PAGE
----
Royal Netherlands Institute for Sea Research

The role of Whittard Canyon in particle dispersal and retention

The Whittard Canyon incises the Celtic continental margin in the northern Bay of Biscay. Within the canyon the interaction with the hydrography and canyon topography results in enhanced turbulence and mixing, affecting particle dispersal and retention. This results in the formation of so-called nepheloid layers, i.e. layers with high concentrations of suspended particles, which are thought to contribute significantly to the transport of (organic) matter. Therefore canyons are considered to form effective connections between the productive continental shelves and the food deprived deep sea. Due to abovementioned processes canyons are often enriched in organic matter, offering favourable conditions for high abundance of fauna.
Within this project we want to define the role of submarine canyons in deep-sea carbon pathways and study the processes of (organic) matter transport, their fluxes, and fate. To do so we study 1) the role of fauna in remineralisation, 2) the particle transport processes and 3) the particle fluxes and composition. The latter is part of this internship project. With the main aim to study which particles are transported, what processes are involved and to identify the quantity and quality of suspended matter. During several cruises water samples have been taken throughout the canyon at different spatial and temporal scales. Near bottom particles have been filtered in situ with particle pumps, while samples from the water column were filtered on board. Suspended matter samples will be analysed for their total weight (fluxes), TOC content, nitrogen, and pigments, in combination with analysis of physical data (currents, turbidity and fluorescence).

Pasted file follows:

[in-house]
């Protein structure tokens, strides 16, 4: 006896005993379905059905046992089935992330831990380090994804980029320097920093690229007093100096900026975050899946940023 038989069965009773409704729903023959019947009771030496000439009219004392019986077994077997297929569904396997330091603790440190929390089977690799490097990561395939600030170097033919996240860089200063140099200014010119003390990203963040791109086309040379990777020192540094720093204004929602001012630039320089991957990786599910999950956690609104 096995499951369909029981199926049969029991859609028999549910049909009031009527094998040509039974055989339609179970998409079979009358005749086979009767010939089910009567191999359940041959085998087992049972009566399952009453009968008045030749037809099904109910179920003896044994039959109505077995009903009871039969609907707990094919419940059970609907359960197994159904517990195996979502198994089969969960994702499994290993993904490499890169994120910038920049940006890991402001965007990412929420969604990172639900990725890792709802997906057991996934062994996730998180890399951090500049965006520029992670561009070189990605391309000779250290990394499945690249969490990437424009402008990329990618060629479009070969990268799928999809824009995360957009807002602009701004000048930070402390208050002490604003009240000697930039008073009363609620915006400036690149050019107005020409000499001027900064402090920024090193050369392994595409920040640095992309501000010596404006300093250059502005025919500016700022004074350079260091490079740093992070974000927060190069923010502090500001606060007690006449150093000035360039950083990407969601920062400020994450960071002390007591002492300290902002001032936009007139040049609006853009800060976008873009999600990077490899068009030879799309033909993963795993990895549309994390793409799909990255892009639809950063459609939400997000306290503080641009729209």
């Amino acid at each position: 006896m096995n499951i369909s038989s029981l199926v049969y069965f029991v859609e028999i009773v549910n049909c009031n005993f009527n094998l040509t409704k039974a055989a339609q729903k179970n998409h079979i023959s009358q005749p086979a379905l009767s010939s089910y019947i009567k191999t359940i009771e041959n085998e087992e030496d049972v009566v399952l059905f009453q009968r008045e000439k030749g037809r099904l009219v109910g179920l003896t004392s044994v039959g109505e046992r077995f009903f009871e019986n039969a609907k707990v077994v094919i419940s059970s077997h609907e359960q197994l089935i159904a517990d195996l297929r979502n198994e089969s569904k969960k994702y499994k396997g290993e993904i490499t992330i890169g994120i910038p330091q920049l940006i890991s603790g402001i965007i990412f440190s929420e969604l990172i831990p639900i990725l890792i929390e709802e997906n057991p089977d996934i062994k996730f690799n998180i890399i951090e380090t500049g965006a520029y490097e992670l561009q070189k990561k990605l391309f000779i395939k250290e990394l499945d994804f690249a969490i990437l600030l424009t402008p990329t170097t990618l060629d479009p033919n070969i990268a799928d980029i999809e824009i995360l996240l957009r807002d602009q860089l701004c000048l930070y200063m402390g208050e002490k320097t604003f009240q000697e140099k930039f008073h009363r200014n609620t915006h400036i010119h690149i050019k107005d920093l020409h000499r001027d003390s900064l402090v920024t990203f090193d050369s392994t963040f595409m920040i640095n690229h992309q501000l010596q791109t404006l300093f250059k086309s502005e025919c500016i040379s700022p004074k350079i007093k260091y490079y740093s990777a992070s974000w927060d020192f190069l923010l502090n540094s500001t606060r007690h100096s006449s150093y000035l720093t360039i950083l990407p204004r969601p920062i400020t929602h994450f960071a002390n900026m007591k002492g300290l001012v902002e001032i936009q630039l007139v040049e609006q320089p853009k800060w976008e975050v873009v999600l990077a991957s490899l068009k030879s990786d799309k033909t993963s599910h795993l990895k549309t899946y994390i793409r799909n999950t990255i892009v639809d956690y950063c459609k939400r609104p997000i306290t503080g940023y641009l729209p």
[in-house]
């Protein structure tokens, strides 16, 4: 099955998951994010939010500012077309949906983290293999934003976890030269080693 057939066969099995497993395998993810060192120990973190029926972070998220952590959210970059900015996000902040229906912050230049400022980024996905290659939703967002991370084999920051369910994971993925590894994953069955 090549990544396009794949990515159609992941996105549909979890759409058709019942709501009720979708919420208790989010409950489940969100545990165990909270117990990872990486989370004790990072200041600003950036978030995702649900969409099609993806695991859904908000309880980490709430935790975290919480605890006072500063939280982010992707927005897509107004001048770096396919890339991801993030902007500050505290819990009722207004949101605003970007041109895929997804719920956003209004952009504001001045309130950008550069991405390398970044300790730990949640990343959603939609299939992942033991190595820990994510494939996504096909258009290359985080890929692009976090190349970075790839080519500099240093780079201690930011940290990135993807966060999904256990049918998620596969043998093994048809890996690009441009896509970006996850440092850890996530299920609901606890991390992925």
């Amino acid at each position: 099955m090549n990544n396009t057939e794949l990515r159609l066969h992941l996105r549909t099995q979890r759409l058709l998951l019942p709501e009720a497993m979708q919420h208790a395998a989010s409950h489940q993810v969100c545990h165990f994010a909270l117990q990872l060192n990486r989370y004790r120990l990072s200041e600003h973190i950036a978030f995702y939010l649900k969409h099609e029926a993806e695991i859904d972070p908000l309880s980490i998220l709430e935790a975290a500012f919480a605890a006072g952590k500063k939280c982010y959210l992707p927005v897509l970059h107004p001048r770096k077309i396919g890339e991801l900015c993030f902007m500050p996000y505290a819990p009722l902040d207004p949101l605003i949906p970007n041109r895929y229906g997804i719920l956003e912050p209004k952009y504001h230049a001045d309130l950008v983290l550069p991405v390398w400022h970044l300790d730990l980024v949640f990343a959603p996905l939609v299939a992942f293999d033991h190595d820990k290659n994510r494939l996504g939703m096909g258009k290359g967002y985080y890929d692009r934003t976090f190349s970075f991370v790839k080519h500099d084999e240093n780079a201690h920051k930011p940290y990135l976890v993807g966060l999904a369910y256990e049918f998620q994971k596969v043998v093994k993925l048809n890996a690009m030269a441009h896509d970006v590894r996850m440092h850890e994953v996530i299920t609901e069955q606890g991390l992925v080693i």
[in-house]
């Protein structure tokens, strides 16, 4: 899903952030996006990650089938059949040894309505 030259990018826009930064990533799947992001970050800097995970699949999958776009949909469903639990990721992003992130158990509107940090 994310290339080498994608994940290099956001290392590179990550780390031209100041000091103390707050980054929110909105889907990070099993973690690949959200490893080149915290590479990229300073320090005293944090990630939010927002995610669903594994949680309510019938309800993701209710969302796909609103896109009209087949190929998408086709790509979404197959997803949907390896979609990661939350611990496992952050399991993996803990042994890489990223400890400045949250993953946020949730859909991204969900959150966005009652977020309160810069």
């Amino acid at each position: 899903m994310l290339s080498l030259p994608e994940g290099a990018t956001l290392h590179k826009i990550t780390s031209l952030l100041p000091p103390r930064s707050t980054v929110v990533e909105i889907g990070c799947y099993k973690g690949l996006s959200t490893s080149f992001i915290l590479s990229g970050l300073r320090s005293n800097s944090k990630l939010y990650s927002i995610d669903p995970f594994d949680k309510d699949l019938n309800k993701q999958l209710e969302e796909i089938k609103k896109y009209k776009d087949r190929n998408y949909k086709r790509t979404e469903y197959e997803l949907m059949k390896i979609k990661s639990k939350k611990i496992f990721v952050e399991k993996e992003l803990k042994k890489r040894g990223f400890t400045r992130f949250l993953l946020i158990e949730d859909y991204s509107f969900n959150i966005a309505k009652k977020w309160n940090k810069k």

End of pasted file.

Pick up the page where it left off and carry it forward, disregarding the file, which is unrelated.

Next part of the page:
More information & contact
Are you a MSc student in environmental or geosciences interested in doing a 6 month internship on this project, then please write a motivation letter to Dr. Furu Mienis (